Bird kites looked like a mistake at first. The Canada Goose (SKU #1) barely budged at all. That changed when I found some YouTube videos a couple of years ago and figured out how to embed them in my pages. People use bird kites as scarecrows, as decoys, as stage or stadium props, and occasionally as toys. These are a prime example of a product that needs to be demonstrated, and of video’s ability to do that. Bulk sales are rare, but at $25 and $40 the price points are high enough that even single sales make a healthy contribution.

Golf balls are my last unequivocally stellar line. A couple of styles (especially Animal Print golf balls) have cracked the bestseller list, mainly on the strength of institutional sales, but the many slower-selling designs also carry their weight. Having found this vendor at the Boston Gift Show (a.k.a. the Cavalcade of Crap) is the main reason I keep going back year after year.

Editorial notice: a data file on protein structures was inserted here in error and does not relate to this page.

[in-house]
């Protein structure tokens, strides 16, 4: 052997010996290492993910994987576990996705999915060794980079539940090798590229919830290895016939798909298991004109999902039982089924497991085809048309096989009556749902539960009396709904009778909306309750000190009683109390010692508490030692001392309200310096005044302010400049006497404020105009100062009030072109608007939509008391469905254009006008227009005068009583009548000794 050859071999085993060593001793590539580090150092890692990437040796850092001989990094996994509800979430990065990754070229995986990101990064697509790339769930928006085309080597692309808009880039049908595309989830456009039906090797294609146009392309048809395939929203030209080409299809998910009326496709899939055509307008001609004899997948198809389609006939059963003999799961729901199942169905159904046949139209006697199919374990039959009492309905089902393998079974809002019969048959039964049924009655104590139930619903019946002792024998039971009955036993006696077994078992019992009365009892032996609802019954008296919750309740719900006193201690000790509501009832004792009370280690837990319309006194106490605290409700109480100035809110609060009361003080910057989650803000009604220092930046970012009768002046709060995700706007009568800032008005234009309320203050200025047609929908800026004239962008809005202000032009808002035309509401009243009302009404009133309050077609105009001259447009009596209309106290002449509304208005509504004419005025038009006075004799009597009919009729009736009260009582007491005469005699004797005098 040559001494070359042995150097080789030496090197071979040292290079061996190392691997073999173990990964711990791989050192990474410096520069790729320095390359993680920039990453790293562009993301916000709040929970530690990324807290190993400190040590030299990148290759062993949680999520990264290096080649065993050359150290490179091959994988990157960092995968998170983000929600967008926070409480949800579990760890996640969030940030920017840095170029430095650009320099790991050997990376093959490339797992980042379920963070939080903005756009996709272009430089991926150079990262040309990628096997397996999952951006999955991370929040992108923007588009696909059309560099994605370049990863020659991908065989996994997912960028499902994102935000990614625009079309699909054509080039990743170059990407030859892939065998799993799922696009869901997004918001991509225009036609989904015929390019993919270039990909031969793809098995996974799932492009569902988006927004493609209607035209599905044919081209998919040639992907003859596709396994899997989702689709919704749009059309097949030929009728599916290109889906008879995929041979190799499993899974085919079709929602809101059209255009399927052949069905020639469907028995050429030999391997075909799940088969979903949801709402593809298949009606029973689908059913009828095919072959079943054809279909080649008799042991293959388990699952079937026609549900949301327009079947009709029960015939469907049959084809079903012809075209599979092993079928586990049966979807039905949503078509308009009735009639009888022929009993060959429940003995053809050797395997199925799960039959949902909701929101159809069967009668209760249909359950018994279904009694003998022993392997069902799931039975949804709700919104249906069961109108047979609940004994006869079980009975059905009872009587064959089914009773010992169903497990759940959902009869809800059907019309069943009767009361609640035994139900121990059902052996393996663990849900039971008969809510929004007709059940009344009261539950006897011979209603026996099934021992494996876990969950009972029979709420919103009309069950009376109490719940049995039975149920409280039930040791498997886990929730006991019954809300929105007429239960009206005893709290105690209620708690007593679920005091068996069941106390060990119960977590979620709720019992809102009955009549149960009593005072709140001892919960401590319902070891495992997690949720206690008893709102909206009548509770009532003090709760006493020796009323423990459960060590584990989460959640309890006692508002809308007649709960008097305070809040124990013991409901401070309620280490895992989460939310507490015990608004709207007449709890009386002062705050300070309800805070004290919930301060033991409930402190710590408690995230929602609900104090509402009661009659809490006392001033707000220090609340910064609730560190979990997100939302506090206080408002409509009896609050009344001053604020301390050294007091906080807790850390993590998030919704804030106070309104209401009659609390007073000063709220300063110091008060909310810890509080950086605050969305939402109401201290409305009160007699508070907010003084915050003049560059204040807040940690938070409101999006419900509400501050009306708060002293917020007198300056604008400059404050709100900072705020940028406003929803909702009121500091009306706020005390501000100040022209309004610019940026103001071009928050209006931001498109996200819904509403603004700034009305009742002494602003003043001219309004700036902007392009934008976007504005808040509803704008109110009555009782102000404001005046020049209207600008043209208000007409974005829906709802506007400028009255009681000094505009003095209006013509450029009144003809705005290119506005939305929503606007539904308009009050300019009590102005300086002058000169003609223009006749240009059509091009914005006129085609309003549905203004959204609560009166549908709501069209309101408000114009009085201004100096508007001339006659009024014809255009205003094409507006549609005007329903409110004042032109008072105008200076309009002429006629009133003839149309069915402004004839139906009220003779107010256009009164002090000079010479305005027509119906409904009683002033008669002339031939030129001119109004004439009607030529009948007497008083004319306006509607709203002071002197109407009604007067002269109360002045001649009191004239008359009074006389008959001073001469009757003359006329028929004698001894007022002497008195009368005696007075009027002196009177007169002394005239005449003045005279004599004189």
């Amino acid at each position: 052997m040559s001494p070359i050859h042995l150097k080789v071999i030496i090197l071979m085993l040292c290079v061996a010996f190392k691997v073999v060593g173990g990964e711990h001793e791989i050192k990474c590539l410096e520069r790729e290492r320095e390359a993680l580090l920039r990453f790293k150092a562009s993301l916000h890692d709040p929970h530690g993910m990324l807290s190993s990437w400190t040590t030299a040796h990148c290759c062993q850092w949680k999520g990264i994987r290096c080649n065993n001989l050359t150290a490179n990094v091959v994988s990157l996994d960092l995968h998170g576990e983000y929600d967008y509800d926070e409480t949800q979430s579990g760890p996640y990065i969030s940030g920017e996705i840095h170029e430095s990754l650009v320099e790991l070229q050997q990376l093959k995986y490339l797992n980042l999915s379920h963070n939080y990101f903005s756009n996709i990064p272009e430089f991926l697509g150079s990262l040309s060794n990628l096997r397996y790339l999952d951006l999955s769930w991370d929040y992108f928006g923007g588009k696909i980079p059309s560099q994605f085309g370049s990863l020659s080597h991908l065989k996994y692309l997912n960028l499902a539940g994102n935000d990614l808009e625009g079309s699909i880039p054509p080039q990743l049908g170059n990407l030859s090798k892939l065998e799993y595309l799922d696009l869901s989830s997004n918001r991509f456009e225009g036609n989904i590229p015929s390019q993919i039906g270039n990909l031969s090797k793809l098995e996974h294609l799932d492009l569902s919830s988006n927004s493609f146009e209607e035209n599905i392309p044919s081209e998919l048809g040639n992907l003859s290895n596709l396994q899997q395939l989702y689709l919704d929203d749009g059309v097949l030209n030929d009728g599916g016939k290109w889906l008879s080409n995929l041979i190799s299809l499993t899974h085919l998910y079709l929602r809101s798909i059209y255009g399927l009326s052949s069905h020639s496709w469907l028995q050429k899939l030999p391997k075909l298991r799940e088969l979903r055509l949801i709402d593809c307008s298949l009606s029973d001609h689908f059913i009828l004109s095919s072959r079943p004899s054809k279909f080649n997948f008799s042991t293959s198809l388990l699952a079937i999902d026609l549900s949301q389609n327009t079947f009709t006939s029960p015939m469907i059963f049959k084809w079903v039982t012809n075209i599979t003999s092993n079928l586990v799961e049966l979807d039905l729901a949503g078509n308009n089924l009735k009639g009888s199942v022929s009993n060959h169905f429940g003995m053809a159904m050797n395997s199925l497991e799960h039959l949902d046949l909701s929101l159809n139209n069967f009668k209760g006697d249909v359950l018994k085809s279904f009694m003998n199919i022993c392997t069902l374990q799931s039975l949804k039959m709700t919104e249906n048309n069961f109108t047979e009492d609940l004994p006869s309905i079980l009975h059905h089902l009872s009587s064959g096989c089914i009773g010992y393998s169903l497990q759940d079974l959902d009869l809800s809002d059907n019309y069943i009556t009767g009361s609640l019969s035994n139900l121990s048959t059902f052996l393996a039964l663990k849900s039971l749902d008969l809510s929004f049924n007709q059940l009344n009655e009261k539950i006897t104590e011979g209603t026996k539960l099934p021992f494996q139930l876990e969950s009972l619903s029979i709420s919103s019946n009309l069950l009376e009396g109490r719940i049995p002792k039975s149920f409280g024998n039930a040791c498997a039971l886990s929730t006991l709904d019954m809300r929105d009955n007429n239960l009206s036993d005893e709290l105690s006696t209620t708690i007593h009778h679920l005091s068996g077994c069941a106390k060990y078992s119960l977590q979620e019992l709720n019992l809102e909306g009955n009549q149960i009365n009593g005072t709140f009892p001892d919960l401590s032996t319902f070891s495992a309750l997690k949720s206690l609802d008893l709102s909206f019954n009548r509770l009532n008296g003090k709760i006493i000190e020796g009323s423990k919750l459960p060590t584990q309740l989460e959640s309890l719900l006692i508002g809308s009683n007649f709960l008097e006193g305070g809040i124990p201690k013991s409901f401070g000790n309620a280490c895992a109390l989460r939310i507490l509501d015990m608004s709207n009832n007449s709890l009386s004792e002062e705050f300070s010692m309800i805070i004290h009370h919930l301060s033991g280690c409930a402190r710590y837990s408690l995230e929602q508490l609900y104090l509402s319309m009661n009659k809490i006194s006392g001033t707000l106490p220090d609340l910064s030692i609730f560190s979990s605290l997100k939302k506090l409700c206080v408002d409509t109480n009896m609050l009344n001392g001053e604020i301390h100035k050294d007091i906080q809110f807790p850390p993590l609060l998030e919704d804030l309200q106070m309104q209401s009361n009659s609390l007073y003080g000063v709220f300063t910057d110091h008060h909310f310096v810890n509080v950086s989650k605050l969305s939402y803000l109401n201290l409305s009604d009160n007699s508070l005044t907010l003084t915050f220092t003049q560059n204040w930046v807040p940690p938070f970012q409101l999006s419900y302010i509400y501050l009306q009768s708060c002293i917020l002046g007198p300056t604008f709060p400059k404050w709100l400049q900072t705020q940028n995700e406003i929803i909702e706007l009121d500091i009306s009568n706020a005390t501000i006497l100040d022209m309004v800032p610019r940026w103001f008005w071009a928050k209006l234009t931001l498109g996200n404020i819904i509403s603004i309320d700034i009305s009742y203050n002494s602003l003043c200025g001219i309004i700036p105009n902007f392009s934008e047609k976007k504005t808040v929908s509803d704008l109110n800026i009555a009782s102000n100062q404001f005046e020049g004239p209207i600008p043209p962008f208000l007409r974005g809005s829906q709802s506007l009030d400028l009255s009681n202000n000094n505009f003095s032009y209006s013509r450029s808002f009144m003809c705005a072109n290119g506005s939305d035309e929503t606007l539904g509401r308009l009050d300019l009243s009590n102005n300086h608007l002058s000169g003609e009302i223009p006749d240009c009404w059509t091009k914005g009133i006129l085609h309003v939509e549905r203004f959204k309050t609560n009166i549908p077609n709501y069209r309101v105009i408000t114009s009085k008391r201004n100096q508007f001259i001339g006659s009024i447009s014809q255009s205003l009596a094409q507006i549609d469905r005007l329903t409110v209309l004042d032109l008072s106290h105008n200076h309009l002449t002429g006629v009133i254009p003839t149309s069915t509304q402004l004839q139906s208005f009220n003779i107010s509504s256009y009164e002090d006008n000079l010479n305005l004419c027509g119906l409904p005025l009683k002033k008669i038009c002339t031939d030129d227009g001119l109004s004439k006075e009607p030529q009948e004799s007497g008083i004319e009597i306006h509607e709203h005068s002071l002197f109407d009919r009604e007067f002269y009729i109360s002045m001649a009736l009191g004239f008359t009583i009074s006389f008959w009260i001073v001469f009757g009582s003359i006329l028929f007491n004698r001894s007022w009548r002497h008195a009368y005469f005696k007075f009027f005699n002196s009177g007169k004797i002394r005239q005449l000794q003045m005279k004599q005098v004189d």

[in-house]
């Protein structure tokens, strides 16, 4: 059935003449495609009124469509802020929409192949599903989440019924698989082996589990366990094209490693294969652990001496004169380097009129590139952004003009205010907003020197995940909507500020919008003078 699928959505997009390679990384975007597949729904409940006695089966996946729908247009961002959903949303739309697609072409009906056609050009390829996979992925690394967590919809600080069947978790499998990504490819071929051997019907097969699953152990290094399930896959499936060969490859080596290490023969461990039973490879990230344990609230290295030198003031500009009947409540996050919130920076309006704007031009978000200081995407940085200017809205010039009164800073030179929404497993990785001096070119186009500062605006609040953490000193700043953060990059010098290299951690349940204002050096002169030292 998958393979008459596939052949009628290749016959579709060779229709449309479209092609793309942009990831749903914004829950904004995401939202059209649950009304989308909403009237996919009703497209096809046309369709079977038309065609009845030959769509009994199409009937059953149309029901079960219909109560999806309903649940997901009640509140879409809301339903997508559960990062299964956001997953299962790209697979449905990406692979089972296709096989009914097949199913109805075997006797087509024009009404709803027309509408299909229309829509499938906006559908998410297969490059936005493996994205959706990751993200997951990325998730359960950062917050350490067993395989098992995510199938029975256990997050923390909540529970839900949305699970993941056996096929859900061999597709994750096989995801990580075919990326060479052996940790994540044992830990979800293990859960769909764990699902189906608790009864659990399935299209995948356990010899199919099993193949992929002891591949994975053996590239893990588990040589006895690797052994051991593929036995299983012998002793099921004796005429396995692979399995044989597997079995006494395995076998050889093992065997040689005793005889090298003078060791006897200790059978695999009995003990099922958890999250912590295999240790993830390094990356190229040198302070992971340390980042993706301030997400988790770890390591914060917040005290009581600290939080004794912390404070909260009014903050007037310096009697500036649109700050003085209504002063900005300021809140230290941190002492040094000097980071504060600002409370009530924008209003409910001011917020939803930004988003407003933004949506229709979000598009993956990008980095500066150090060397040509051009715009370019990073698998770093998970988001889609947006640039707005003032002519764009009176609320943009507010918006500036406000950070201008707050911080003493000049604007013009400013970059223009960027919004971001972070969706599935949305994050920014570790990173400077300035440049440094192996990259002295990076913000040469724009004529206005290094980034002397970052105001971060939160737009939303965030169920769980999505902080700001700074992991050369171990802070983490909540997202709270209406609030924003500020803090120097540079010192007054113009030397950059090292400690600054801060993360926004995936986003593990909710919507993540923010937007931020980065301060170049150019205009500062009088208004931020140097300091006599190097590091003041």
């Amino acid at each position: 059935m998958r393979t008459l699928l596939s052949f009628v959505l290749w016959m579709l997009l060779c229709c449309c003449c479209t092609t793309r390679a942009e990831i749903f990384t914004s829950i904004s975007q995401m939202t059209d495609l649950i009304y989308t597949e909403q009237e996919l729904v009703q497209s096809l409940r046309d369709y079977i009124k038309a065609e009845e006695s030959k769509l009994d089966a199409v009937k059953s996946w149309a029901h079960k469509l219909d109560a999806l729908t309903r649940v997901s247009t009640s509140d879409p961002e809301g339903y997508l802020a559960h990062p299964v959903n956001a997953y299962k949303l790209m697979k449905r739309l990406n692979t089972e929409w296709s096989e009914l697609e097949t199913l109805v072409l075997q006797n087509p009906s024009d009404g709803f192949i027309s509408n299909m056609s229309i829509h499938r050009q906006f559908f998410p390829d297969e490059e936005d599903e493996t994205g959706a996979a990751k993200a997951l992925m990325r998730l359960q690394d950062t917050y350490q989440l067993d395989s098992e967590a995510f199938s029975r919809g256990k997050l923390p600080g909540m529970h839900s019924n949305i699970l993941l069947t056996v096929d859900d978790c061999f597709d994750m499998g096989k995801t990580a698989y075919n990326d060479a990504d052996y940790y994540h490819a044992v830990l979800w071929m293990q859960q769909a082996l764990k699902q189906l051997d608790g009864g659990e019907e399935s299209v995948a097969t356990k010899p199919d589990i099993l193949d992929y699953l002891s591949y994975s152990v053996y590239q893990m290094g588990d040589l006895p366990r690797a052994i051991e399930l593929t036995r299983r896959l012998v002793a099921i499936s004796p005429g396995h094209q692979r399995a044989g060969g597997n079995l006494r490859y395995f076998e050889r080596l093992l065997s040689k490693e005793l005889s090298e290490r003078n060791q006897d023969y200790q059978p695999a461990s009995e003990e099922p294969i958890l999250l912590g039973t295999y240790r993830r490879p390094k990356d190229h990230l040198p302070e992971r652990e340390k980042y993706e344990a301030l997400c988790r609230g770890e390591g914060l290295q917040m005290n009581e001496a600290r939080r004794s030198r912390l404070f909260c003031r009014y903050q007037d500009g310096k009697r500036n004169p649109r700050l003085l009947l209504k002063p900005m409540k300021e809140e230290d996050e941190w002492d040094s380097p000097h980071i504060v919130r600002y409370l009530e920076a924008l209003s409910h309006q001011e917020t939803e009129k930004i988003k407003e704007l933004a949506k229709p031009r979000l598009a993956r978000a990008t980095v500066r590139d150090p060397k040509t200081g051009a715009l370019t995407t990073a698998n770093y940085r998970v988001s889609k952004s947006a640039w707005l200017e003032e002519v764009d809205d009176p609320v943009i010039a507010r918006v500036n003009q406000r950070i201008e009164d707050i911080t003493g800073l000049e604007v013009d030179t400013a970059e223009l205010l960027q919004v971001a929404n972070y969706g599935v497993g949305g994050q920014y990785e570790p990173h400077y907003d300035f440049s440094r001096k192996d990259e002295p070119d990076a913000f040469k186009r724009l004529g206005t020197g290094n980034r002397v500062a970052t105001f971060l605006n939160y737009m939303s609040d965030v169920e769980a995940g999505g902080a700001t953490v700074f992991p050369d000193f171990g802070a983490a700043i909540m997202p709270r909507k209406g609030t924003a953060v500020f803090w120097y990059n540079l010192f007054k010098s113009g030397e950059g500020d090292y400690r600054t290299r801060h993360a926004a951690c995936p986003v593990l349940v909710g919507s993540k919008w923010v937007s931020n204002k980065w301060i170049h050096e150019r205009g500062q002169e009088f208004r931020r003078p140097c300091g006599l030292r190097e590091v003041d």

I’ve tried many other lines. I’ll look at a few of those near-hits and complete misses next week.Now on to the unpleasantness of January’s numbers.

I wanted to say “It’s not that this year was so bad so much as that last year was especially good”…but that’s not even remotely true. It was my worst January since 2007, leaving me $1,100 behind LY and $1,400 behind plan. There’s not much chance of making it up, either. February’s usually the second-slowest month of the year…I’m up against an unusually strong March target...I don't see any weaknesses in LY's numbers until July.

January & Year to Date:

Total income: -24.8%
Total COGS: -17.5%
Payroll: +29.0%
Marketing: +4.1
Net Income (Profit): -788.1%

There’s simply no good news in any of those numbers. Marketing should fall at least as much as income; instead it increased, so I can’t blame the lost sales on advertising cuts. COGS should decrease more than income, so that’s another fail. Payroll is only up because changing paydays from Friday to Monday placed an extra one in this month. I don’t know why January only delivered 86 of the expected 100+ transactions. Tired products? Unidentified new competitors? My increasingly dated website? Or just a run of bad luck? Yeah, I’m going with that one. The economy’s finally pulling out of recession, so I can’t even blame that.